Here is the Youtube video of the book launch of Curva Peligrosa that I shared with my husband, who had also released his work Tyrants of the Heart: A Psychoanalytic Study of Mothers and Maternal Images in James Joyce: https://www.youtube.com/watch?v=q7AwpYIKjcc.
Here is an interview that Kate Raphael from KPFA’s Women’s Magazine had with me about Curva Peligrosa‘s origins. Kate’s interview with me starts about 38 mins into the this tape : 20180108-Mon1300.mp3.
Regal House Publishing released my novel Curva Peligrosa on September 21, 2017.
Click these links to order Curva: https://www.amazon.com/Curva-Peligrosa-Lily-Iona-MacKenzie/dp/0998839809 or https://regalhousepublishing.com/product/curva-peligrosa/.
Here’s a glimpse into the book:
According to Steven Bauer, the professional editor who gave valuable feedback on the manuscript and author of The Strange and Wonderful Tale of Robert McDoodle and A Cat of a Different Color, “Curva Peligrosa is a wildly inventive, consistently engaging, and amusing comic novel, but under its bright exterior lurk darker undertones and truths; it’s a book which attempts to say serious and important things about language, story-telling, mortality, indigenous cultures, love, and sex.”
At its center is a big woman—Curva Peligrosa. Over six feet tall, she is possessed of magical powers. She also is adventurous, amorous, sexual, and fecund. With the greenest of thumbs, Curva creates a tropical habitat in an arctic clime, and she has a wicked trigger finger.
When she rides into the town of Weed, Alberta, she’s like a vision out of a surrealistic western, with her exotic entourage—two dogs, Dios and Diosa, and two parrots, Manuel and Pedro—and her glittering gold tooth, her turquoise rings, her serape and flat-brimmed hat, her rifle and six-shooters. After a long—twenty-year-long—trek up the Old North Trail from Mexico, she’s ready to settle down a bit. Her larger-than-life presence more or less overturns the town of Weed, whose inhabitants have never seen anything like her. She’s a curiosity and a marvel, a source of light and heat, a magnet.
In fact, she’s the physical embodiment of the tornado that will hit Weed two years after her arrival, a storm that turns the place upside down and unearths a trove of bones of those who had lived on the land before the Weedites: Native Americans and prehistoric animals. While the tornado damages Weed and disrupts the lives of its white inhabitants, it provides an opportunity for the relatively feckless (at that point) Billie One-Eye, the putative chief of the local Blackfoot tribe. As he protects the bones and dreams of preserving them, he turns into a true chief when he creates a museum that will honor them.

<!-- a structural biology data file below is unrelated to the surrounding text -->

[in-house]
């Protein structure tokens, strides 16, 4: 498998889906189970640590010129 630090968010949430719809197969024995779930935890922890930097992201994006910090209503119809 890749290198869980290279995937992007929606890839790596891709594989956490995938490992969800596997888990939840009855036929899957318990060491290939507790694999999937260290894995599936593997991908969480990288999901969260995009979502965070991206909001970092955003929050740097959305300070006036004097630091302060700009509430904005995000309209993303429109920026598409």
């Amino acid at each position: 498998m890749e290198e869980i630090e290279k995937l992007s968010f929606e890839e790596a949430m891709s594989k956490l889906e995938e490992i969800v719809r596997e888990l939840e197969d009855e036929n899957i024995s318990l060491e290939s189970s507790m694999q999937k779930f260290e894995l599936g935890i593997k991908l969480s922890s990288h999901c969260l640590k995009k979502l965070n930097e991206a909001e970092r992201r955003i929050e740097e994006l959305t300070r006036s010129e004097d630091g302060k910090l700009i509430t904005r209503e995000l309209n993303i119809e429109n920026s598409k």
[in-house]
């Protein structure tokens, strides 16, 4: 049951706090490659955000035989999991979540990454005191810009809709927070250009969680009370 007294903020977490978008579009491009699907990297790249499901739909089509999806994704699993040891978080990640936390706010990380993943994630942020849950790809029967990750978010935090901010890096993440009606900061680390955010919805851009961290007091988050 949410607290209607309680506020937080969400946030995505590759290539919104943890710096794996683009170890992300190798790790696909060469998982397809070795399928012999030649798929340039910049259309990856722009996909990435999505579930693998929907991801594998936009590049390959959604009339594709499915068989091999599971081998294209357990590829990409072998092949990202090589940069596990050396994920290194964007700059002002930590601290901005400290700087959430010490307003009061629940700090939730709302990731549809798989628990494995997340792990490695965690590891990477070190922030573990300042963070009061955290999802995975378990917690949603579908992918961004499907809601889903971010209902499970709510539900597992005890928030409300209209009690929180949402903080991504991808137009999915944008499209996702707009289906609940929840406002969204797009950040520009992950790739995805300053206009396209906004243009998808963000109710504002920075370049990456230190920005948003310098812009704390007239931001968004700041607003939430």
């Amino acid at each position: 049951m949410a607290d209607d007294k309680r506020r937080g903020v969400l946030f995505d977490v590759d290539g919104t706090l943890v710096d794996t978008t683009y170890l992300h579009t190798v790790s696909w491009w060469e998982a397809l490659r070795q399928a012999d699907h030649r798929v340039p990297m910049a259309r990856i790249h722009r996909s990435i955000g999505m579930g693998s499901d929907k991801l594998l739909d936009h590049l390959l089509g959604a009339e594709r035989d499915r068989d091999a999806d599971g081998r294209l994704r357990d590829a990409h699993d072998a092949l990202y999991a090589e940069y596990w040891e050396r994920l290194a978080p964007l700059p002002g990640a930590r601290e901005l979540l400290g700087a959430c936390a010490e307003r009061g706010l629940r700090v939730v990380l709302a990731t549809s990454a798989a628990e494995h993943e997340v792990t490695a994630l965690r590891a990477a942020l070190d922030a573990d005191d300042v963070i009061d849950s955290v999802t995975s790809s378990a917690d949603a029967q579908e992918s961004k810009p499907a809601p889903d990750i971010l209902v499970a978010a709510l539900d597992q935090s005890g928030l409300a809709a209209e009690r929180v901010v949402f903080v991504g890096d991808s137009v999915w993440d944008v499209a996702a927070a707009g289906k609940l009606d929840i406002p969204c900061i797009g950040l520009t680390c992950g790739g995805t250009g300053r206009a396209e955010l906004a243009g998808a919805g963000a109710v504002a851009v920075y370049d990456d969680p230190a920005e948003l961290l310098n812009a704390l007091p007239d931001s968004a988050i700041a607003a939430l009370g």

Curva and Billie share the book with a raft of colorful characters. Borrowing from the literary tradition of South American magic realism, Curva Peligrosa begins with a sentence of commentary on the work of Jorge Luis Borges, and then sets out to illustrate it. As in Borges’s fiction, in Curva Peligrosa, “time is an endless repetition [and] fact and fiction [are] easily confused.” The book hopes to show the reader “that the text one [is] reading [is] no more or less real than the life the reader [is] living.” As Kadeem, one of the characters, says to Curva near the end of the novel, “Nothing is what it seems. Carpets fly. Plants give birth to animals. Characters escape from novels. All this is normal.”
The novel is life affirming in the best sense. It celebrates the natural world in all its majesty, splendor, and surprise, and is filled with vivid descriptions of clouds and rivers, sunsets and moonrises, of the turnings and re-turnings of the seasons, of transformation and transfiguration. Curva exults in that world and distills it in her Garden of Eden, a greenhouse with an ever-burbling fountain where birds and butterflies live amid lush greenery.
It is also both frank and casual about human sexuality. The novel treats it as a great gift and a great opportunity, and it suffuses the book as a human activity, one to celebrate, not to be ashamed of. Curva loves sex, as do most of the novel’s characters; in fact, one of Curva’s functions in the book is to liberate the previously uptight and inhibited inhabitants of Weed.
The novel also celebrates female power. Curva exudes a potent aura of sexuality that draws men near and conquers them, but her abilities and capabilities transcend the categories often seen as gender-specific. She can ride broncos, shoot guns, build houses, survive in the wilderness like a man, and cook, sew, make love, and nurture like a woman. After the death of her fraternal twin brother Xavier, Curva writes him a letter from the trail in which she tells him that she has taken on his identity as a charro. In some respects, Curva, though “all woman,” exhibits the best qualities of both genders.